A smartphone application to assess the structural integrity of bridges: a study

A smartphone application to assess the structural integrity of bridges: a study

There may be a smartphone app to see if San Francisco’s Golden Gate Bridge, or any other bridge for that matter, is holding up well, according to a study.

The new study shows that cell phones placed in vehicles, equipped with special software, can collect useful structural safety data while crossing bridges. In doing so, it could become a less expensive alternative to groups of sensors connected to the same bridges.

“The key finding is that information on the structural health of the bridges can be extracted from accelerometer data collected by the smartphone,” says Carlo Ratti, co-author of the study.

The search was conducted, in part, on the Golden Gate Bridge itself. The study, which involved researchers from the Massachusetts Institute of Technology (MIT) in the US, showed that mobile devices can capture the same kind of information about bridge vibrations that stationary sensors collect.

The researchers also estimate that, depending on the age of the road bridge, mobile monitoring could add an additional 15 percent to 30 percent of years to the life of the structure.

“These findings suggest that large and inexpensive data sets collected by smartphones can play an important role in monitoring the health of existing transportation infrastructure,” the authors write in their new research paper, published in Nature Communications Engineering.

Bridges vibrate naturally, and to study the basic “typical frequencies” of those vibrations in many directions, engineers typically place sensors, such as accelerometers, on the bridges themselves.

Changes in modular frequencies over time may indicate changes in the structural integrity of the bridge.

To conduct the study, the researchers developed an Android mobile app to collect accelerometer data when devices are placed in vehicles passing over the bridge.

They can then see how well this data matches the data log by sensors on the bridges themselves, to see if the mobile method is working.

“In our work, we designed a methodology to extract typical vibration frequencies from noisy data collected from smartphones,” said lead researcher Paolo Santi.

“Because data is recorded from multiple trips across a bridge, noise from the engine, suspension, and traffic (and) asphalt vibrations tend to cancel out, while the underlying dominant frequencies appear.”

In the case of the Golden Gate Bridge, the researchers drove the bridge 102 times with their devices turned on, and the team used 72 rides for Uber drivers with also enabled phones, the study said.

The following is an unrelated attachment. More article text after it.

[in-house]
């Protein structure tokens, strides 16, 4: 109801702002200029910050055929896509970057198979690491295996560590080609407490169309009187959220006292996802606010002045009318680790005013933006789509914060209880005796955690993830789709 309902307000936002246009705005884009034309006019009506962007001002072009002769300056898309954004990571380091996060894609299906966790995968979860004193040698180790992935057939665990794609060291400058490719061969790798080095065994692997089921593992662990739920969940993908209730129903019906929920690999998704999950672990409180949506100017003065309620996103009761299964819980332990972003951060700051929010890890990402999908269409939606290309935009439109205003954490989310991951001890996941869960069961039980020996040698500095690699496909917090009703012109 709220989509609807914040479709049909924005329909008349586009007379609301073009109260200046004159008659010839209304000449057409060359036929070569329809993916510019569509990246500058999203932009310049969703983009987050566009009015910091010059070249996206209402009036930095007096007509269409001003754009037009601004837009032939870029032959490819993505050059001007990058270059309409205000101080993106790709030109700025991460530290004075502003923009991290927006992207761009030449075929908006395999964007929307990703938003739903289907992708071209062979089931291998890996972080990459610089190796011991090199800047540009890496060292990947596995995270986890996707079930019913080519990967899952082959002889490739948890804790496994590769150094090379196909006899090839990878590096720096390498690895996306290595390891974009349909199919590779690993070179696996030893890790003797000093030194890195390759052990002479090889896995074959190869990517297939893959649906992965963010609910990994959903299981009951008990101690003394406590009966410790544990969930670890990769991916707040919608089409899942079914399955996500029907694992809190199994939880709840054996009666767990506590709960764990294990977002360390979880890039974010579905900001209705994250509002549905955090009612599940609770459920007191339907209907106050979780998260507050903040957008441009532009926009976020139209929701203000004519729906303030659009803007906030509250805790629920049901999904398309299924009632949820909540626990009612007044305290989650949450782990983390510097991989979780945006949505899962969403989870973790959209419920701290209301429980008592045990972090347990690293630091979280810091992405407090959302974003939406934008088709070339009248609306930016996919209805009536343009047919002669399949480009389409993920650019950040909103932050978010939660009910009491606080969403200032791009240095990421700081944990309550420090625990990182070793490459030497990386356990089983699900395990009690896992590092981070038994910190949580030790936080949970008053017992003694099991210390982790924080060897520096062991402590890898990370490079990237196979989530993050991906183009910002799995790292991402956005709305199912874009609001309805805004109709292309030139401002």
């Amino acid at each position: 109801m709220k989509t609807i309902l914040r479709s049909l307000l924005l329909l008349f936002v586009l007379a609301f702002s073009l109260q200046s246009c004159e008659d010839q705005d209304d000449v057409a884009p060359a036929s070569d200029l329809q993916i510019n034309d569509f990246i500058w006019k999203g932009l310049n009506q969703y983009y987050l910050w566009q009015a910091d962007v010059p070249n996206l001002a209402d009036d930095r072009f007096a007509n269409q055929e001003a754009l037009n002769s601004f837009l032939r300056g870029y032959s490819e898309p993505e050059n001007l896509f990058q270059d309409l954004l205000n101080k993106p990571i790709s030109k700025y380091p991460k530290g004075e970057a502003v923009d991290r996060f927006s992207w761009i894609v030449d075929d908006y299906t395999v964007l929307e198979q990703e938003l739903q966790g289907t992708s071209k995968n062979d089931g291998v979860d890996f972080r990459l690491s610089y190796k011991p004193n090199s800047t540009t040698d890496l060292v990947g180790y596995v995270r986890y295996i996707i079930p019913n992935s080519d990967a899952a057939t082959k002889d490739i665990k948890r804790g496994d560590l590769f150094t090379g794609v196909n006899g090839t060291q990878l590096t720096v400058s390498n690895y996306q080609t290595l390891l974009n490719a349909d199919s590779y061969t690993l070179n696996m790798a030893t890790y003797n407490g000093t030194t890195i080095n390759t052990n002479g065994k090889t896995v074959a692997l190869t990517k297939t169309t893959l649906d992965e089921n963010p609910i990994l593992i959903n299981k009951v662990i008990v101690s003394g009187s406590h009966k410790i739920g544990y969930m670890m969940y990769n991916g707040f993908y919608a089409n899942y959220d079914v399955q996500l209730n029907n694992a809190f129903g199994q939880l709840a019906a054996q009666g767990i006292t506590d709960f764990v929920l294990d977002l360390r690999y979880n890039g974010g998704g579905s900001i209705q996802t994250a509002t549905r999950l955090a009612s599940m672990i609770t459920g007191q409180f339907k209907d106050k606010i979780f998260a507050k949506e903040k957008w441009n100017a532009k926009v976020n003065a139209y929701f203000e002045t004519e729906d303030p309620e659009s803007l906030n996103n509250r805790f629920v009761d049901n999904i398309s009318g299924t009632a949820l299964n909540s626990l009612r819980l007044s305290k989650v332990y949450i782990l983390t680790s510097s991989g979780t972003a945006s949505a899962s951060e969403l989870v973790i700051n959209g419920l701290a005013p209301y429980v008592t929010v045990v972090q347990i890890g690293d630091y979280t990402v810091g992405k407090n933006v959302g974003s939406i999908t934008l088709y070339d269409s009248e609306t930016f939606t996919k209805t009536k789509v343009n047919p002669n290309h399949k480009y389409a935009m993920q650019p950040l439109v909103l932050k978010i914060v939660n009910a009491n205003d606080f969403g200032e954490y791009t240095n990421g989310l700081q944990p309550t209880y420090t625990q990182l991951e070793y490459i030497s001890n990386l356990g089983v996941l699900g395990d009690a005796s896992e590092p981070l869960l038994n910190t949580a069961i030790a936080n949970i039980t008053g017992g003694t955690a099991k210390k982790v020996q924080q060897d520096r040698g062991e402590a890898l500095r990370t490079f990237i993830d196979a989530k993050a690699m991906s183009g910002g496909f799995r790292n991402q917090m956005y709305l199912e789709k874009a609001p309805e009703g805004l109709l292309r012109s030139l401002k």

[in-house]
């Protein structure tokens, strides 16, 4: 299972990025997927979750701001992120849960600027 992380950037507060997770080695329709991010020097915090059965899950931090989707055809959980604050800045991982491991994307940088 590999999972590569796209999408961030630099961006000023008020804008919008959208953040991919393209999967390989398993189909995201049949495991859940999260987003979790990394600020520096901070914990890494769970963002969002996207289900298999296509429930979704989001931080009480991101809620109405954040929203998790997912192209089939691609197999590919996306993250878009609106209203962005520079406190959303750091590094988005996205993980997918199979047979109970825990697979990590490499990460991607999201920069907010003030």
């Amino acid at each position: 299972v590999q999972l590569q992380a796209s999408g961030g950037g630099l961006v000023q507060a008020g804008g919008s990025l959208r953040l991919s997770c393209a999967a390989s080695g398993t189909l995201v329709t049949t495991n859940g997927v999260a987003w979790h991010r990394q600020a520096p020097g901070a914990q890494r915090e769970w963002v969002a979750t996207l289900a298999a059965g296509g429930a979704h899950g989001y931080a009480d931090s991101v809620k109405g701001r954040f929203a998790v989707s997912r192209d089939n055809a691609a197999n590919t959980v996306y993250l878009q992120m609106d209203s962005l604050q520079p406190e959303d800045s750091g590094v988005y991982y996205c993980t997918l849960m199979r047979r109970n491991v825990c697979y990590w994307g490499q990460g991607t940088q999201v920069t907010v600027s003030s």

The team then compared the resulting data with an array of 240 sensors that were placed on the Golden Gate Bridge over a period of three months.

The result, according to the study, was that the data from the phones converged with that from the bridge sensors; For ten specific types of low-frequency vibrations measured by the engineers on the bridge, there was a close match, and in five cases, there was no discrepancy between the methods at all.

“We were able to show that many of these frequencies correspond very precisely to typical bridge frequencies,” Santi says.

However, only one percent of all bridges in the United States are suspension bridges. About 41 percent are much smaller concrete bridges. Therefore, the researchers also examined how well their method works in this setting.

To do this, they studied a bridge in Ciampino, Italy, and compared 280 car trips across the bridge to six sensors that had been placed on the bridge over a period of seven months.

Here, too, the results encouraged the researchers, although they found a 2.3% divergence between routes of given frequencies on all 280 flights, and 5.5% divergence for a smaller sample. This suggests that a larger volume of trips can yield more useful data.

“Our preliminary results indicate that only a modest number of trips over a few weeks is sufficient to obtain useful information about the typical frequencies of the bridge,” says Santi.

Looking at the method as a whole, MIT professor Markus Buehler notes that “vibration signatures are emerging as a powerful tool for assessing properties of large and complex systems, ranging from the viral properties of pathogens to the structural integrity of bridges as demonstrated in this study,” Buehler said. .

“It is a universal signal that is widely found in the natural and built environment, and we are just beginning to explore it as a diagnostic and generative tool in engineering,” Boehler said.

As Ratti acknowledges, there are ways to improve and extend the search, including calculating the effects of a smartphone mounting in a car, the effect of car type on data, and more.

“We still have work to do, but we believe our approach can easily be scaled up to the level of an entire country,” Ratti said.

“It may not be as accurate as one can get with bridge-mounted sensors, but it could become a very interesting early warning system. Small anomalies then could indicate when further analyses are needed,” Ratti said.

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